Skip to main content
SLU publication database (SLUpub)
Research article - Peer-reviewed, 2024

Crown structure, growth, and drought tolerance of true service tree (Sorbus domestica L.) in forests and urban environments

Schmucker, Julia; Skovsgaard, Jens Peter; Uhl, Enno; Pretzsch, Hans


True service tree (Sorbus domestica L.) is a rare native species of Central Europe. It grows well in dry and warm environments and may consequently be well adapted to the expected future climate further north. It is considered a potentially suitable species for climate change adaptation in forests and urban environments. In this study, we used total tree height, stem diameter, and crown dimensions of true service trees in Germany, southern Scandinavia, northern Italy, and Slovakia to determine the species' allometric relationships and space re-quirements. Additionally, we used tree cores from Germany and Slovakia and stem discs of a true service tree in Copenhagen to study growth patterns and drought stress response. Throughout, we compared to oak (Quercus robur L. and Quercus petraea (Matt.) Liebl.), as common and well-studied species. Our results indicated that true service tree and the two oak species have similar growth patterns and space requirements. True service tree and oak both had a fast growth in their youth, followed by a gradual reduction at later stages. The crown projection area of true service tree was similarly influenced by competitors as that of oak, indicating a similar sensitivity towards competition. Likewise, we identified similarities in growth response to drought and, hence, drought tolerance. Due to their comparable growth pattern and drought tolerance, we hypothesise that oak, in many regards, can be used as a model species for the management of true service tree.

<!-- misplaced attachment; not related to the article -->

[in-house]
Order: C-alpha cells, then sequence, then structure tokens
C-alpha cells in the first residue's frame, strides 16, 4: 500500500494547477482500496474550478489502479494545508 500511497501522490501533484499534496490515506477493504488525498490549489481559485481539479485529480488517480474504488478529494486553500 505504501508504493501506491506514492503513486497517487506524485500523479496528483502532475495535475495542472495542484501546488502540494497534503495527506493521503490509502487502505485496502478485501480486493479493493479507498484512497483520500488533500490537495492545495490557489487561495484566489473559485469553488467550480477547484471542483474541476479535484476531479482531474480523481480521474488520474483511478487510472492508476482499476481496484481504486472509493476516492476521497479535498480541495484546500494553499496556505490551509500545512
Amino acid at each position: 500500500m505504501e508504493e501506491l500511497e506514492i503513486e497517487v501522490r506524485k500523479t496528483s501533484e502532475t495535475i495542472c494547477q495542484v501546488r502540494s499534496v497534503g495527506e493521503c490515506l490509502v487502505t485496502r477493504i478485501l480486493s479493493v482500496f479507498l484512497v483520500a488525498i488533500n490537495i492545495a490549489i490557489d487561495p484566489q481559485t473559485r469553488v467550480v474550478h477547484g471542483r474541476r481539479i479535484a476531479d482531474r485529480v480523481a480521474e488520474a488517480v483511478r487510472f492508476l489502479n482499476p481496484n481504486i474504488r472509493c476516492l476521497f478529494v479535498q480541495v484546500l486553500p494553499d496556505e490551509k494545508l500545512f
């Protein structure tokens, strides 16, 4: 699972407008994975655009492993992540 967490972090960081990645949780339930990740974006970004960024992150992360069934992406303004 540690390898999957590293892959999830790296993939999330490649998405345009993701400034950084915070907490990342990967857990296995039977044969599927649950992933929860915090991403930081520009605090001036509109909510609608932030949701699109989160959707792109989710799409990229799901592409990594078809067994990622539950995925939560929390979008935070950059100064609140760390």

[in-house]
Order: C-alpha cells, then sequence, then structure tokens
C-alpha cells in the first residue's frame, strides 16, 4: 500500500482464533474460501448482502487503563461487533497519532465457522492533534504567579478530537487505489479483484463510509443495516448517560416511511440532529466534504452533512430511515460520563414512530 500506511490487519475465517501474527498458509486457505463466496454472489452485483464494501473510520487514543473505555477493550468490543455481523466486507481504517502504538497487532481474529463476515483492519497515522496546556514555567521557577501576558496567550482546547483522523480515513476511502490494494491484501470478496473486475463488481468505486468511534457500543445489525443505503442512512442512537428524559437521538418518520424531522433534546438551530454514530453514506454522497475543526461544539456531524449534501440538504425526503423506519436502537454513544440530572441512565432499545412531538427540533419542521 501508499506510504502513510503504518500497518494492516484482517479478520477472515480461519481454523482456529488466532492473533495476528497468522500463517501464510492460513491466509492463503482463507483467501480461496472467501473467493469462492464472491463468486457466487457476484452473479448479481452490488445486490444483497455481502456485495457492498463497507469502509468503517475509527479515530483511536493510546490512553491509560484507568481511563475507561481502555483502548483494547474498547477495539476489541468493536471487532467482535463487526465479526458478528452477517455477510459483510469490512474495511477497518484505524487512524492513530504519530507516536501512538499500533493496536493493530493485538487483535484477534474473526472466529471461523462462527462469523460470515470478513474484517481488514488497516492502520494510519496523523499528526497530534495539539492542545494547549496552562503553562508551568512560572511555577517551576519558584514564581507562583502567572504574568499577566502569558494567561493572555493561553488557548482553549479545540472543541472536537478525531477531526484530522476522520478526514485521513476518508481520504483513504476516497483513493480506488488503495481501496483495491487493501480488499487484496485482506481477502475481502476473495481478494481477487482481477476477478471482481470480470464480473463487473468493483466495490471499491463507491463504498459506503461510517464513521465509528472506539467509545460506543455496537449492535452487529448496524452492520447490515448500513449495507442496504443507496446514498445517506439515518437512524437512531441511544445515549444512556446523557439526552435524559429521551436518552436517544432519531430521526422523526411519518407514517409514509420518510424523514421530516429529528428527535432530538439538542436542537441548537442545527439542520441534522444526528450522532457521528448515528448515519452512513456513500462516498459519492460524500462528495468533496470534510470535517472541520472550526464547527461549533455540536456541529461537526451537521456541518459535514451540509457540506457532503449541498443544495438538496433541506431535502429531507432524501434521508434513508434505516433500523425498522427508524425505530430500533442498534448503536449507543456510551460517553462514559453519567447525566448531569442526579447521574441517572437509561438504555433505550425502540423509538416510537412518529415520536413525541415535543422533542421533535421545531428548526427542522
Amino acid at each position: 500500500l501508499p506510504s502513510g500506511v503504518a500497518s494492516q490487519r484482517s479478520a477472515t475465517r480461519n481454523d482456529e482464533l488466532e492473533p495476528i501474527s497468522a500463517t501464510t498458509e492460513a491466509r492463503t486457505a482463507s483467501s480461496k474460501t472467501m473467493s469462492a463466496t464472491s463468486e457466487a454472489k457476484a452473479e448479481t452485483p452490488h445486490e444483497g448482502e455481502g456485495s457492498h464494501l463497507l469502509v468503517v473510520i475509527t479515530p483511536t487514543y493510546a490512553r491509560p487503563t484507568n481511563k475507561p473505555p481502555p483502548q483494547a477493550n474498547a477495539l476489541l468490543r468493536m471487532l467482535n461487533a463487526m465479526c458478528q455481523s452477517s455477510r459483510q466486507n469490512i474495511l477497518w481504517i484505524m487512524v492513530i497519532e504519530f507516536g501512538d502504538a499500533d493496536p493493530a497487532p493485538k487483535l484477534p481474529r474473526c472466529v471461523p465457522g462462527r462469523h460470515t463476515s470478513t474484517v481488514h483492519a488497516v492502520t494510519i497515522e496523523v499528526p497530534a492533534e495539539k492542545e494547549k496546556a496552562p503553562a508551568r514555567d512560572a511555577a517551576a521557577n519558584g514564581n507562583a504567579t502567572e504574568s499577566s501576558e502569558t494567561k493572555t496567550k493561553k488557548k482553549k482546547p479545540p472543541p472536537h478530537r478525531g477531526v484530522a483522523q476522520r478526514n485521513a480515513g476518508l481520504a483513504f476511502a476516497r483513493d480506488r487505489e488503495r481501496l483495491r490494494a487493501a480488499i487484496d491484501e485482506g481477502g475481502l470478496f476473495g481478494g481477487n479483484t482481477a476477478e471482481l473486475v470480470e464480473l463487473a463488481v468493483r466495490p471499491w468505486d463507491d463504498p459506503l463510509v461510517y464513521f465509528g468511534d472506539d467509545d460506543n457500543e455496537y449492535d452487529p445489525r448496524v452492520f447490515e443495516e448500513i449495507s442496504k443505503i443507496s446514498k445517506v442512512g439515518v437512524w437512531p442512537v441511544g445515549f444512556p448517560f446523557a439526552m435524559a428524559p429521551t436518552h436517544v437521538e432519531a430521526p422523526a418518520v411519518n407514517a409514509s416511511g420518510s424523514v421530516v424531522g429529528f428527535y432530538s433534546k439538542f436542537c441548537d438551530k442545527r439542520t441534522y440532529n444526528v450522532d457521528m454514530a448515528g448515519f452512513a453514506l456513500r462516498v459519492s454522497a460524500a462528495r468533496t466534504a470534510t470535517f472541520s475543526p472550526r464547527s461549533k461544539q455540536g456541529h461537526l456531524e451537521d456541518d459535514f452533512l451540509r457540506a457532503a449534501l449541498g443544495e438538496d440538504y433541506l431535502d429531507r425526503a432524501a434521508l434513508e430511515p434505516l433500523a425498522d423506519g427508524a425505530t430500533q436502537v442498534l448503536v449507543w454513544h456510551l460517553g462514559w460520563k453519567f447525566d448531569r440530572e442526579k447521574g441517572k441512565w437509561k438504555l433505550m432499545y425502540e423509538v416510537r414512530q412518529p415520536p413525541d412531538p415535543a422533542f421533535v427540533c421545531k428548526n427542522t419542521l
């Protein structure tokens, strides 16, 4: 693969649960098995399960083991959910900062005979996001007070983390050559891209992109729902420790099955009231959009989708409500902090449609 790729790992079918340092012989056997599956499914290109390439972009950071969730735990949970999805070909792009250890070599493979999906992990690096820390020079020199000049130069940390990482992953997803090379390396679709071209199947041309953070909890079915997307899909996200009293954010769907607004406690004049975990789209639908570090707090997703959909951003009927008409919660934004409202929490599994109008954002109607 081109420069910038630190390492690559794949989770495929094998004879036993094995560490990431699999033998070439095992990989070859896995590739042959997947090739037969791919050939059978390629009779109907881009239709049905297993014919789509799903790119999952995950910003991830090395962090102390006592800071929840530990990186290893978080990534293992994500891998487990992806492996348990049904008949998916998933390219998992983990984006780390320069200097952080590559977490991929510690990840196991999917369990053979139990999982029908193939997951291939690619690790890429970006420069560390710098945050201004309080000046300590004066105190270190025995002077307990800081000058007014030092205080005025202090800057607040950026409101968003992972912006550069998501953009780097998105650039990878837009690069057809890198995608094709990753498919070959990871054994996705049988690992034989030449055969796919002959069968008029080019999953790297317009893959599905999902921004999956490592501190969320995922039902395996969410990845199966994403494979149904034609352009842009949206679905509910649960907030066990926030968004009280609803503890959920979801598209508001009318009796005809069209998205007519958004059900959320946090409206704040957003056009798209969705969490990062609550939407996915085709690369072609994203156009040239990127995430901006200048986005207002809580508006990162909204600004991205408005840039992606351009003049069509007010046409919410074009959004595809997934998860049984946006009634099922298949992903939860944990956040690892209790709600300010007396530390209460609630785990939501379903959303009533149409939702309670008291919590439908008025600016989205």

Allometry; Crown size; Drought response; Drought tolerance; Stem form

Published in

Urban Forestry and Urban Greening
2024, Volume: 91, article number: 128161

    UKÄ Subject classification

    Environmental Sciences
    Forest Science

    Publication identifier


    Permanent link to this page (URI)